As a microchip shortage sends shock waves through the global car industry, one of Japan’s main auto parts makers says it wants to swerve the risk of becoming a production “bottleneck” by revamping the way it manages its supply chains.
The head of automatic transmission producer Jatco told Nikkei Asia in an interview that the company is pushing to make sure it always has enough chips and other key components by placing bigger orders and signing contracts with suppliers earlier than usual.
The move comes as some in the auto industry have begun to shift away from the “just-in-time” methods, which have dominated production for decades and aim to minimize inventory and increase efficiency, as fallout from the coronavirus pandemic upends traditional ways of doing business.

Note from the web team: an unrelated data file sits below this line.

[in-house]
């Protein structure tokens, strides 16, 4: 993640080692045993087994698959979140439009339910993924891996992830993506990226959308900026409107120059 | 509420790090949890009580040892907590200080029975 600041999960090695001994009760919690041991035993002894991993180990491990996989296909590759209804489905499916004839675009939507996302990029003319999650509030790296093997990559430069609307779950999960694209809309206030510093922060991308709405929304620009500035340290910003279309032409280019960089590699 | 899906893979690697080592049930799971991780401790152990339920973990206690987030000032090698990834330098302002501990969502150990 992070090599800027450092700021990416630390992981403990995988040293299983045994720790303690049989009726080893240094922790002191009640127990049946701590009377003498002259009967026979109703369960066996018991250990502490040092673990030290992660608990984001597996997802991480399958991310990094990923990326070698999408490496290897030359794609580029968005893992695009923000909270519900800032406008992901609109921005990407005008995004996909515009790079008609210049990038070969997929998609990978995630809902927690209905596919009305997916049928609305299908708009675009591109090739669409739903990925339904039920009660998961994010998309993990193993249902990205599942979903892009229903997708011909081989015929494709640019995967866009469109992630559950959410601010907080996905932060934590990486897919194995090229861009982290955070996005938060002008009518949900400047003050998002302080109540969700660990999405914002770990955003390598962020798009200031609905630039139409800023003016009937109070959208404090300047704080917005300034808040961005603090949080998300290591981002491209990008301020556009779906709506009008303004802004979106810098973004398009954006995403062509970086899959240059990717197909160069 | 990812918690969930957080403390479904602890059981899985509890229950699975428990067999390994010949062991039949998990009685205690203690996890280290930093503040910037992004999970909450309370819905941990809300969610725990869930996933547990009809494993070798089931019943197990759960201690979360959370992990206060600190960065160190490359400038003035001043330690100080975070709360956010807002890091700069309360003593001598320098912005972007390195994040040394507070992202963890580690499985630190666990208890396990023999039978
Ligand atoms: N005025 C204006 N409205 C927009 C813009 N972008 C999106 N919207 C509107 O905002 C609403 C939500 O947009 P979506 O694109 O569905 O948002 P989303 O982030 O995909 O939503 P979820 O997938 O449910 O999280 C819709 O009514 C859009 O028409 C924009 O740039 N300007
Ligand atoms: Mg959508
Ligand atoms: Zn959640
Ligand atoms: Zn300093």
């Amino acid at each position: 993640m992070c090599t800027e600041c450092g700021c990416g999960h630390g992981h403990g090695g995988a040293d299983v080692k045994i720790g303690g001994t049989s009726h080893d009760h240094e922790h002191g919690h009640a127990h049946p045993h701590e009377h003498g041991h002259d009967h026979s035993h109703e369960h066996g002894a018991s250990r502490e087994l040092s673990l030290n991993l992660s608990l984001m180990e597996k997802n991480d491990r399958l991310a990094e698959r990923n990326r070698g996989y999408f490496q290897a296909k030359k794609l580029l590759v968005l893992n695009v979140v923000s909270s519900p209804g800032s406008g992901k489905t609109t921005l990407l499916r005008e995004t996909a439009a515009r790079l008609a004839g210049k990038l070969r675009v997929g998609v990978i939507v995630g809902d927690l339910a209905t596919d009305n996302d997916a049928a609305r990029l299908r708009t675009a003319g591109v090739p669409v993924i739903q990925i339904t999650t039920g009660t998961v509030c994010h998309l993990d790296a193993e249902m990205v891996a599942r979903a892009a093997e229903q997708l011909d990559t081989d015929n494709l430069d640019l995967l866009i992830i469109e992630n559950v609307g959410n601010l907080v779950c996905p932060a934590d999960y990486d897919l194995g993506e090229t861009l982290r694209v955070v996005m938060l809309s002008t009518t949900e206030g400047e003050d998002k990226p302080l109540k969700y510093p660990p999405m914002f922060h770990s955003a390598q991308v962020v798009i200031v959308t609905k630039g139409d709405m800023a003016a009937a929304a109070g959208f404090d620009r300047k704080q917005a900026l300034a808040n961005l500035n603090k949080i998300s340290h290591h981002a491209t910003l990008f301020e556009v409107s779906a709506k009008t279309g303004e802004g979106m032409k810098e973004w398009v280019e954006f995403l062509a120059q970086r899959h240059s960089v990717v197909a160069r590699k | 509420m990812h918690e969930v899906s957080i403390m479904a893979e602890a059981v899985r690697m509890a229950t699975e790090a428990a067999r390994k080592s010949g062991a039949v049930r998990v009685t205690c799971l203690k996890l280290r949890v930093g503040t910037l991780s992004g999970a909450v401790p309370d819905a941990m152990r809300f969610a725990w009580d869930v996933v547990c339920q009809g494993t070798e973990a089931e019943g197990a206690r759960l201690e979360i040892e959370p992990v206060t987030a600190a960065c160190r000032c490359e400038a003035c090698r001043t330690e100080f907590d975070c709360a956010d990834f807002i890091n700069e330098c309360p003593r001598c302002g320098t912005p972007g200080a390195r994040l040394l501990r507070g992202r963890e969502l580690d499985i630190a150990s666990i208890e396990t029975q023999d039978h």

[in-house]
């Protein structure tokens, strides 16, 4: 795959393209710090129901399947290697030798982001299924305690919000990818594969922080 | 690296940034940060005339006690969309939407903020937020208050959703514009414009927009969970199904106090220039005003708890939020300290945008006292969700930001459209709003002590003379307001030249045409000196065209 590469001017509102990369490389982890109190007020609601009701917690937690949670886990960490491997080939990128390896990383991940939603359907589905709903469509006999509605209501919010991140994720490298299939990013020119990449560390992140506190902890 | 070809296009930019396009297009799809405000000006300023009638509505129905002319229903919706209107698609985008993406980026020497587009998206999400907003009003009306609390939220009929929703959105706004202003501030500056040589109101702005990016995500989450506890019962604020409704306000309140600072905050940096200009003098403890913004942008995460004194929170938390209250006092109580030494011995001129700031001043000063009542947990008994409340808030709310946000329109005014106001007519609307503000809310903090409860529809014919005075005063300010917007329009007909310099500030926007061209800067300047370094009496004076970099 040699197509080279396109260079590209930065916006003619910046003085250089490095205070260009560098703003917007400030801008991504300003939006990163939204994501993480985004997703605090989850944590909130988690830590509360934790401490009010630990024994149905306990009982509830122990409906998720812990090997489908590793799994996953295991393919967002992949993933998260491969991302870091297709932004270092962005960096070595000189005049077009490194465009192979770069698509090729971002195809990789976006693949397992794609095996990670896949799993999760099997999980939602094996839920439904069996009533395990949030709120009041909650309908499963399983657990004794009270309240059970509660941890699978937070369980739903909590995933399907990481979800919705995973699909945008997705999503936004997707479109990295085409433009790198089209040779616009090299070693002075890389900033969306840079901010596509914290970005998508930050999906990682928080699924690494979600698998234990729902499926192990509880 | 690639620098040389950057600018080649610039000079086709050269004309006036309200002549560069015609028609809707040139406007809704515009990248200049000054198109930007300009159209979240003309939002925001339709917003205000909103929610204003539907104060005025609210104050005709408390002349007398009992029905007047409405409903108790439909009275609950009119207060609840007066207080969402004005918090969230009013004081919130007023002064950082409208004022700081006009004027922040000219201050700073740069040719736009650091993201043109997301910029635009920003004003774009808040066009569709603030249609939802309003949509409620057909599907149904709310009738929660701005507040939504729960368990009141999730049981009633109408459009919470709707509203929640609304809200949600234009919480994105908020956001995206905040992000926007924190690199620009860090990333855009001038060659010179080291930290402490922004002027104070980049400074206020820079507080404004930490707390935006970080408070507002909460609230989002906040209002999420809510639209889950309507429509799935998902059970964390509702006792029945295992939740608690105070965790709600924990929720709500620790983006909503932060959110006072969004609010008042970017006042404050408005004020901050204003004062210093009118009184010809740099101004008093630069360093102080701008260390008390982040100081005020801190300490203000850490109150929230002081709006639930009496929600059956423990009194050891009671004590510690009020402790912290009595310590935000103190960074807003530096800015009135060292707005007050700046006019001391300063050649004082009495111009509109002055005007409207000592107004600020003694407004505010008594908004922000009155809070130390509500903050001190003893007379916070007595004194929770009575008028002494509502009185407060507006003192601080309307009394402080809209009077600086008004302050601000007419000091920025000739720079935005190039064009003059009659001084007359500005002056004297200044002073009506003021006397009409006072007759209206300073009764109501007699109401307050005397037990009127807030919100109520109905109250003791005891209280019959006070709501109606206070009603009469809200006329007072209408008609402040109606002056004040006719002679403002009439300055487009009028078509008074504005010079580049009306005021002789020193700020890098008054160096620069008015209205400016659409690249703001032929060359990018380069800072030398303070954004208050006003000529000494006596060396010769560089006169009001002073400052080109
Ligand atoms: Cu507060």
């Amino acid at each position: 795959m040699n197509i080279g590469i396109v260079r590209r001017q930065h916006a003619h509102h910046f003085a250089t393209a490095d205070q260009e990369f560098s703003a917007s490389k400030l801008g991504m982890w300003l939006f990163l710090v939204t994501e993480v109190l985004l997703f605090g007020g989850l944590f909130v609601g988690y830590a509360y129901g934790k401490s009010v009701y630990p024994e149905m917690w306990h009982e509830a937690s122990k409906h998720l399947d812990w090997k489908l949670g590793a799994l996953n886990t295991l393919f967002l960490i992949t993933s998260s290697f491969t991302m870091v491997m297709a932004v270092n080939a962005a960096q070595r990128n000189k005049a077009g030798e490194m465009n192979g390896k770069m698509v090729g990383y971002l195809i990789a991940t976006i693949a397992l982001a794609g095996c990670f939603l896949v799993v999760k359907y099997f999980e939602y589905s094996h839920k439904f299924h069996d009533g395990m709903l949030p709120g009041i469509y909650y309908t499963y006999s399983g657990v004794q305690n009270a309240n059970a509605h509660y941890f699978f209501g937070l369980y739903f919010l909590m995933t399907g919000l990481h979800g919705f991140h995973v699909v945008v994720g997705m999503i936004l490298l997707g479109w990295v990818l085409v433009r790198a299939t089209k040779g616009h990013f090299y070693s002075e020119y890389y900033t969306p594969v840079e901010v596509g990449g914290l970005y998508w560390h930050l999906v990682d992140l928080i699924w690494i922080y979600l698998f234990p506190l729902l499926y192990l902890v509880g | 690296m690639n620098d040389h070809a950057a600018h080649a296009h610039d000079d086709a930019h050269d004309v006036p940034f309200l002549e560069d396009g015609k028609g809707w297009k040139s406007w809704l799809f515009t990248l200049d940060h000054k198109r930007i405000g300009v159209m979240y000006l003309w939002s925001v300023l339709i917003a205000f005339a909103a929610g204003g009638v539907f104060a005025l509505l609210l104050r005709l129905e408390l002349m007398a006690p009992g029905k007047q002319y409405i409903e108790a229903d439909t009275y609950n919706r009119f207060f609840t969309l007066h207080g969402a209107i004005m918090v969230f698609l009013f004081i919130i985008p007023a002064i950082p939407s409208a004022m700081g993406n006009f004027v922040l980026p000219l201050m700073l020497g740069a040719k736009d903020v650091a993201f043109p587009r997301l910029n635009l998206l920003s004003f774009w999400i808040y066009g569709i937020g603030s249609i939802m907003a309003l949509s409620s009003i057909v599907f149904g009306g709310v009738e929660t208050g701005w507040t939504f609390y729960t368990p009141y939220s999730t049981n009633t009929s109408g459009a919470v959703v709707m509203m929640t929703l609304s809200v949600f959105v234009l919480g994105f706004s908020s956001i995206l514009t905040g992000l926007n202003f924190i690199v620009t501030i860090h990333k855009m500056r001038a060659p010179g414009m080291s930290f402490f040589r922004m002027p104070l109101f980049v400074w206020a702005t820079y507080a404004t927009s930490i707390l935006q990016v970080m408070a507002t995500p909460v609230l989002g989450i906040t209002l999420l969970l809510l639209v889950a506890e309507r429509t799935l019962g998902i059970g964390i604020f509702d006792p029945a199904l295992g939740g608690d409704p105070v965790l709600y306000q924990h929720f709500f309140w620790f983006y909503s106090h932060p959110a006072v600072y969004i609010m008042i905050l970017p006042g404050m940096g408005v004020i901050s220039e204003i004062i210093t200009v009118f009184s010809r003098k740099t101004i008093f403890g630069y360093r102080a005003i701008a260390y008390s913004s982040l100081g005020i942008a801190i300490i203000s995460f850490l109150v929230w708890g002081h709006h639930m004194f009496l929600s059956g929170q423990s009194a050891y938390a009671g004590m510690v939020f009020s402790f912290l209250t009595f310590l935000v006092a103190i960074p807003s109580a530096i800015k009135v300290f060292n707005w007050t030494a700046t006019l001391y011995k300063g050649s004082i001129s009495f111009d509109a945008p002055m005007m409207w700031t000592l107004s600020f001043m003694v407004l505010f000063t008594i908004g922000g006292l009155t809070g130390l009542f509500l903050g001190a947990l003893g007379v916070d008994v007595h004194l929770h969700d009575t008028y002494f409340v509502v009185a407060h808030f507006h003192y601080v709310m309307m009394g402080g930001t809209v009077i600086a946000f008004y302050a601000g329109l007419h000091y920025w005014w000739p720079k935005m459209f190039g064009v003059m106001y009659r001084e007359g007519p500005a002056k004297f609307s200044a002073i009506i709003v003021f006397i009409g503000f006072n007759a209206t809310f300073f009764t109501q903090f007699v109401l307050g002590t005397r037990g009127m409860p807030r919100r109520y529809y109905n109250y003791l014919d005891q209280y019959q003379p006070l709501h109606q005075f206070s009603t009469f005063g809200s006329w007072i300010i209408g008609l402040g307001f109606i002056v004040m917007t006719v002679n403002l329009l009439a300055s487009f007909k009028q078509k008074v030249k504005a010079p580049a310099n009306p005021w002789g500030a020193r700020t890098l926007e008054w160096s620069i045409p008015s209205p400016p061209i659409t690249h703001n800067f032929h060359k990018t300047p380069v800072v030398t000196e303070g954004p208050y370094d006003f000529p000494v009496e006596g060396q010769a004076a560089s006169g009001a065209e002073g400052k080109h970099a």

Jatco supplies companies including Nissan and the Japanese car giant’s alliance partners Mitsubishi Motors and France’s Renault. Suzuki Motor is also among its customers.
With the global economy clicking back into gear faster than many expected as countries lift COVID restrictions, demand for semiconductors has outstripped supply, especially after appetite for electronic goods such as laptops and household appliances surged during the pandemic. The shortage has forced many carmakers to slash production.